The Espresso Compass is a little more complicated than the Brewed Coffee Compass. Last year I wrote a series on Espresso, culminating in a video showing the relationship between extraction, brew ratio, and the coffee control chart. If you’re on top of that, you’ll get this compass in no time. If not, I recommend reading my posts on espresso Dose, Yield, Time and the video ‘Putting it All Together’.
A few pointers:
The Espresso Compass is at an angle because I wanted to keep the usual x/y orientation of Extraction and Strength as they are found on the coffee control chart.
Each slice of the triangle shows the flavours you can move through when adjusting yield. Increasing yield will make the espresso simultaneously weaker and more extracted. Reducing yield will make the espresso simultaneously stronger and less extracted.
Moving to a different slice requires changing grind setting and extraction evenness. In lower and less even extractions, you’ll notice that over (red) and under-extraction (yellow) are much closer together and the sweet spot (green) is smaller. If you’ve ever had a simultaneously bitter, sour, and low strength espresso it was likely sitting in the lower left slice.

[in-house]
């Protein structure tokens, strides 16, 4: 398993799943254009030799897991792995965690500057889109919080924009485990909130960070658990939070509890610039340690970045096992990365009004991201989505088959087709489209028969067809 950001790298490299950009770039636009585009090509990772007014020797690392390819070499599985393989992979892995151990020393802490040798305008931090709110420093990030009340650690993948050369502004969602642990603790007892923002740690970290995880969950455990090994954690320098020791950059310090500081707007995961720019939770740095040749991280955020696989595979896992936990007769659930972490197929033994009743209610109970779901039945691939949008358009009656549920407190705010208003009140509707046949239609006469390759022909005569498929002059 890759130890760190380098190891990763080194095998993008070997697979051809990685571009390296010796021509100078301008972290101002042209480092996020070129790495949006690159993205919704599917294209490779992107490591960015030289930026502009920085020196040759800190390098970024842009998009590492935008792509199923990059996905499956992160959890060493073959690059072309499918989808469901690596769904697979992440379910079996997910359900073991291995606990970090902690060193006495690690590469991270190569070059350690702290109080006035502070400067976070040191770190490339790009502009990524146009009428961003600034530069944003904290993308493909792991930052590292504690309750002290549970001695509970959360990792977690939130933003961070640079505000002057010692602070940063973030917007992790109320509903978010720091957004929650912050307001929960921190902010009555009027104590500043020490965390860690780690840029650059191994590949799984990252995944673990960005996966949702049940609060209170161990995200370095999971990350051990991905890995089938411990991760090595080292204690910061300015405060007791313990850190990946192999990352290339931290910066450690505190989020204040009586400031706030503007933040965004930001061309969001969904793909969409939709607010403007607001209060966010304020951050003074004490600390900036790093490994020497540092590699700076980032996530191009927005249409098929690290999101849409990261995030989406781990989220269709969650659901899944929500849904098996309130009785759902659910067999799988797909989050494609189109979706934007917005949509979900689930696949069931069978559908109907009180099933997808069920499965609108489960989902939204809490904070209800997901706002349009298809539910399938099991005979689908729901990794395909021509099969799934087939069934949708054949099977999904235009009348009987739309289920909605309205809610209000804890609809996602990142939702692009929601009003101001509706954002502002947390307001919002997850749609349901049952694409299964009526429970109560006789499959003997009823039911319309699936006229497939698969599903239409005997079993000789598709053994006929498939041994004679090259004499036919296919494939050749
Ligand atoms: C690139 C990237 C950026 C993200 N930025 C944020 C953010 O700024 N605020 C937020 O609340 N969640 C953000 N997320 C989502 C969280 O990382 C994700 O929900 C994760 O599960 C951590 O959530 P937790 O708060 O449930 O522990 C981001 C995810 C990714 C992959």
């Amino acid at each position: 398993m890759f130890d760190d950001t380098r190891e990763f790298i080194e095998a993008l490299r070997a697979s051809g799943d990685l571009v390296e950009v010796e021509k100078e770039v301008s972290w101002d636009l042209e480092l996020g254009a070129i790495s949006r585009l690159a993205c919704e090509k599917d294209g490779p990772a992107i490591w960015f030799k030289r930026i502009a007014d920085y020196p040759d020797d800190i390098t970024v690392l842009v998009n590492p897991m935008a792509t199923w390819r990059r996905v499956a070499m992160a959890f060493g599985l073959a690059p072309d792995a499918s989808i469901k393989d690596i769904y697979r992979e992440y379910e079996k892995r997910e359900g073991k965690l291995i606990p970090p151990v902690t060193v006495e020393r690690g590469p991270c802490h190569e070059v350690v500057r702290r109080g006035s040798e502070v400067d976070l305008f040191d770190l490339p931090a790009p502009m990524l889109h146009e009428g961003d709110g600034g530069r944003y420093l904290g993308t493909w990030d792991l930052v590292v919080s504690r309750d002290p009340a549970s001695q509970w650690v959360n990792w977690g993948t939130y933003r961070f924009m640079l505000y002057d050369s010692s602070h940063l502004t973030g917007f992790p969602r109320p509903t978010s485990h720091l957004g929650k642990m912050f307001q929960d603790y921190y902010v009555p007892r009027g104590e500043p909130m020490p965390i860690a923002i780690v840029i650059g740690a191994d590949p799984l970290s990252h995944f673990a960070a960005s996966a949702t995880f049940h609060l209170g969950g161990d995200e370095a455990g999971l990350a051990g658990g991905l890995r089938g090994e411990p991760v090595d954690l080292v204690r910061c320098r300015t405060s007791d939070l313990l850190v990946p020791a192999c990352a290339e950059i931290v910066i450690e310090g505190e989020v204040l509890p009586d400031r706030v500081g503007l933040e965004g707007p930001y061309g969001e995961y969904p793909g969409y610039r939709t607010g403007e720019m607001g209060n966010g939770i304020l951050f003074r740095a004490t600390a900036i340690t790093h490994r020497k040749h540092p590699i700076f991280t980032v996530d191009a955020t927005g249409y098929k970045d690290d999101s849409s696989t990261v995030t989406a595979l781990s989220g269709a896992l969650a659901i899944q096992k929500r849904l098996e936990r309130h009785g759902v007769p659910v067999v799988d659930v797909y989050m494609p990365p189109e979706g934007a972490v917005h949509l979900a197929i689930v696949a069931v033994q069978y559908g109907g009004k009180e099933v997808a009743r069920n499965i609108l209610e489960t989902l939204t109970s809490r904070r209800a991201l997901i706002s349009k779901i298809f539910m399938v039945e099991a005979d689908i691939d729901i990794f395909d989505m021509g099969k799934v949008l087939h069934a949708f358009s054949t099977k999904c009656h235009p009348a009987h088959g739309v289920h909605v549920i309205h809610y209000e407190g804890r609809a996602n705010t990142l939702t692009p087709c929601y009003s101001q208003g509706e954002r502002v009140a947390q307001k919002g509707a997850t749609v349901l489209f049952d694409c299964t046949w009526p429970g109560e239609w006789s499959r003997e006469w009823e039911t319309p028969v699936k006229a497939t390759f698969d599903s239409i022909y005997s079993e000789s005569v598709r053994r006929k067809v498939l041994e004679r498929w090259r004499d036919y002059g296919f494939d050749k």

The more you improve and increase your extraction, the further away from that hell you will be. More even extractions have a much larger sweet spot that tastes more like the coffee itself, and less like the taints of poor extraction.
Note: increasing extraction can only really be done in conjunction with improving its evenness. Grinding finer and finer does not result in a continuous increase in extraction, and it certainly doesn’t always result in more deliciousness. A lot of the time it results in the exact opposite. For more on this, read up on the law of limiting returns in espresso here.
As always, if you need any help I’ll be down below! Please feel free to share this graphic with other coffee people – all I ask is for a mention or link to the blog alongside it 🙂